Siege Mentality is ‘an attitude or state of mind in which one feels surrounded or under attack by enemies.’
Such a mentality can be all about one’s attitude and state of mind. Imaginary.
So, when plan A, B and C fails in football, coaches the world over seek refuge in Siege Mentality—Nyasa Big Bullets Coach, Nsanzurwimo Ramadhan, successfully did just that at Mulanje Park Stadium last Sunday.
Bullets, Malawi’s most successful club with an unparalleled haul of 13 TNM Super League titles and countless cups, had just huffed and puffed into a scrappy scoreless draw against Silver Strikers.
It was a result that spoiled the mood in an otherwise picturesque Mulanje.
It was not an isolated draw. It meant that Bullets had completed 360 minutes of football without a sniff of the back of the net.
A draw is part of the game, but this was a big yawn even the Flames Coach, Ronny van Geneugden, left the stadium before the end of the match after being left sleepy with the kick and rush on the pitch.
Put simply, Bullets are yet to realise the meaning of scoring three weeks into the 2017 season.
Ramadhan is not to blame, yet when it comes to results, the buck stops at him.
Three weeks ago, the Burundian said it was normal returning from Mzuzu with just one point.
A fortnight ago, he challenged everyone who dared listen that Bullets were not immune from defeats.
“Can you give me a verse in the Bible which says Bullets will never lose a game? Tell me one verse in the Bible or which ever,” the Burundian told the press after the first leg’s 1-0 away loss to Silver.
And when Bullets drew 0-0 last Sunday, the coach had to say something, fault either someone (referee Mischeck Juba) or something.
“It seems we were playing against 13 players. It hurts to lose. It seems some people come with results from their homes. And who ever organises these matches, you cannot play a game like this without first aid and an ambulance,” Ramadhan told the media in a post-match interview.
“I do not know the level of this referee. This referee is supposed to go to the lower division. The whole organisation tried to steal the morale of my team.”
Ramadhan made such remarks obviously in the heat of the moment. He had to say something.
No matter that your team’s strikers are impotent and cannot spell the word score, just tow the Siege Mentality line to justify an abject display and deflect the attention of frustrated fans such as those of Bullets.
Actually, it starts in the dressing room before a game. Fearing an imminent defeat, coaches make their players believe that the whole world has ganged up against them.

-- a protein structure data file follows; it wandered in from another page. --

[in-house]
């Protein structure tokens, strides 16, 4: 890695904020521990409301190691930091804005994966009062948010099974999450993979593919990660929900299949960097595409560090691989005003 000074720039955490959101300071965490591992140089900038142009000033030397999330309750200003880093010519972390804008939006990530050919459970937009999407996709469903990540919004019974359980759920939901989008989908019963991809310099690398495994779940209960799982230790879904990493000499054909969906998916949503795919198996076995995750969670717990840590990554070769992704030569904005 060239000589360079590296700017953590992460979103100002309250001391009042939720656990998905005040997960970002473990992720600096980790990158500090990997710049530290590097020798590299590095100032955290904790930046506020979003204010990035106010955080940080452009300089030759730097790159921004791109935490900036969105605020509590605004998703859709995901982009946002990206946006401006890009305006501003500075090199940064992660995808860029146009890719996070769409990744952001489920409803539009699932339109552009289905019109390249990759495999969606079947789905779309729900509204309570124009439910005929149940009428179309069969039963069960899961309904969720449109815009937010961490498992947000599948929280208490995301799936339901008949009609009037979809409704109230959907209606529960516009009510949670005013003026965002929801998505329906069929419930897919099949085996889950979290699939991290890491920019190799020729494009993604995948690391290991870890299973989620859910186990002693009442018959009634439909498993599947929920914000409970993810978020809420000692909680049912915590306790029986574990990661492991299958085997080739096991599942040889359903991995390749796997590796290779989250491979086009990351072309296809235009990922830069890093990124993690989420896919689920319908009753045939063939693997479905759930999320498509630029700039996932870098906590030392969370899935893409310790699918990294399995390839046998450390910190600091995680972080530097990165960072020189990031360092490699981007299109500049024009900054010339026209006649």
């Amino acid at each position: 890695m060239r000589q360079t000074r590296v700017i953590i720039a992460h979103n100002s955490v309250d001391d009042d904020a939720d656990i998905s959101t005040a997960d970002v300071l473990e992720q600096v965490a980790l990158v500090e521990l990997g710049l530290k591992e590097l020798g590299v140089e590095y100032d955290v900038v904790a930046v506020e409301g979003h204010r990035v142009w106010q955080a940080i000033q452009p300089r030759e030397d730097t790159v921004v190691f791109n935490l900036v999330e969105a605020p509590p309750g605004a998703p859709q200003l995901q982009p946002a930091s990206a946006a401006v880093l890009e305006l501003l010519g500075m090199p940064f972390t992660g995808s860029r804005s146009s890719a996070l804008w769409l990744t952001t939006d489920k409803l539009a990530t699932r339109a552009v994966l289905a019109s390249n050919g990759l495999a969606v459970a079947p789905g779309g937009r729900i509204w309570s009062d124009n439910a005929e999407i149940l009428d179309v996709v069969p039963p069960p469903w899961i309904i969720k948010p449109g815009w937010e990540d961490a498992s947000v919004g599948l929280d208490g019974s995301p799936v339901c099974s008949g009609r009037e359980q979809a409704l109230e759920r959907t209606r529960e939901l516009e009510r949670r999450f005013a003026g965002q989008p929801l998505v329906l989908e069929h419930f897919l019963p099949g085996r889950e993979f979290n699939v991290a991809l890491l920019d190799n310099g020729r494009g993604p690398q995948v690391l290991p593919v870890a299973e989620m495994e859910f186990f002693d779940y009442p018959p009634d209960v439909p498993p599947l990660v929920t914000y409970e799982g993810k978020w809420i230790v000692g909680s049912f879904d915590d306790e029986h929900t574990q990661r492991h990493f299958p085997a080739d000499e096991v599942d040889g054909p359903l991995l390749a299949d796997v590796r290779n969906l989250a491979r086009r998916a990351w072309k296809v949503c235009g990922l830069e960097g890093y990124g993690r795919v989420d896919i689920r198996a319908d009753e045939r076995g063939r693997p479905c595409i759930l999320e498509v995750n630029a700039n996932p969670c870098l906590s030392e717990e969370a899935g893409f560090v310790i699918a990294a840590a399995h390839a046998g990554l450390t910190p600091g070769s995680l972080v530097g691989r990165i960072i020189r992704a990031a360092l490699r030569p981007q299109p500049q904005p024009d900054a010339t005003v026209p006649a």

It is not a new theory. Not a new discovery. It is a psychological game which Manchester United Manager, Jose Mourinho, has played over the years in the process turning the likes of Diego Simeone of Atletico Madrid in the Spanish La Liga into his disciples.
However, it does not require rocket science to see the genesis of Bullets’ struggles.
Bullets have an ageing defence that is prone to injuries. The defence lacks ball-players to build play from the back.
The striking force has the numbers but not enough quality. The boots which Chiukepo Msowoya’s left seems too big for Collen Nkhulambe, Dave Banda, Diverson Mlozi, Musa Manyenje and Muhammad Sulumba to fill.
Msowoya, who signed for South Africa’s Golden Arrows, top scored with some 17 goals last season, but Bullets failed to find a right playing partner for him. Second, Bullets coaching panel did not have plan B for scoring.
Left-back Yamikani Fodya is no longer a trusted scorer from set-plays. Since dragging Henry Kabichi off the wings, he no longer scores from free-kicks.
In Kabichi, Chimango Kayira, Mike Mkwate, Dalitso Sailesi, Fischer Kondowe, Kondwani Kumwenda and McFarlen Ngwira, Bullets have a quality midfield.
But the problem is that save for Mkwate, the rest of the midfielders can only provide Bullets penetration from the wings and not through the middle.
Bullets did not replace Jafali Musa. Could Nelson Kangunje perhaps be the missing link? May be. However, Kangunje is not an out-and-out striker.
Again, Ramadhan is not to blame for all this, but the supporters are for they chop and change the Executive Committee too much thereby undermining stability, which is key to buying right players.
When other teams were buying quality players during the off-season, the fans were at the centre of the in-fighting.
Bullets must blame themselves for the mess they find themselves in. If they want, together they can get themselves out of the pit they threw themselves into.
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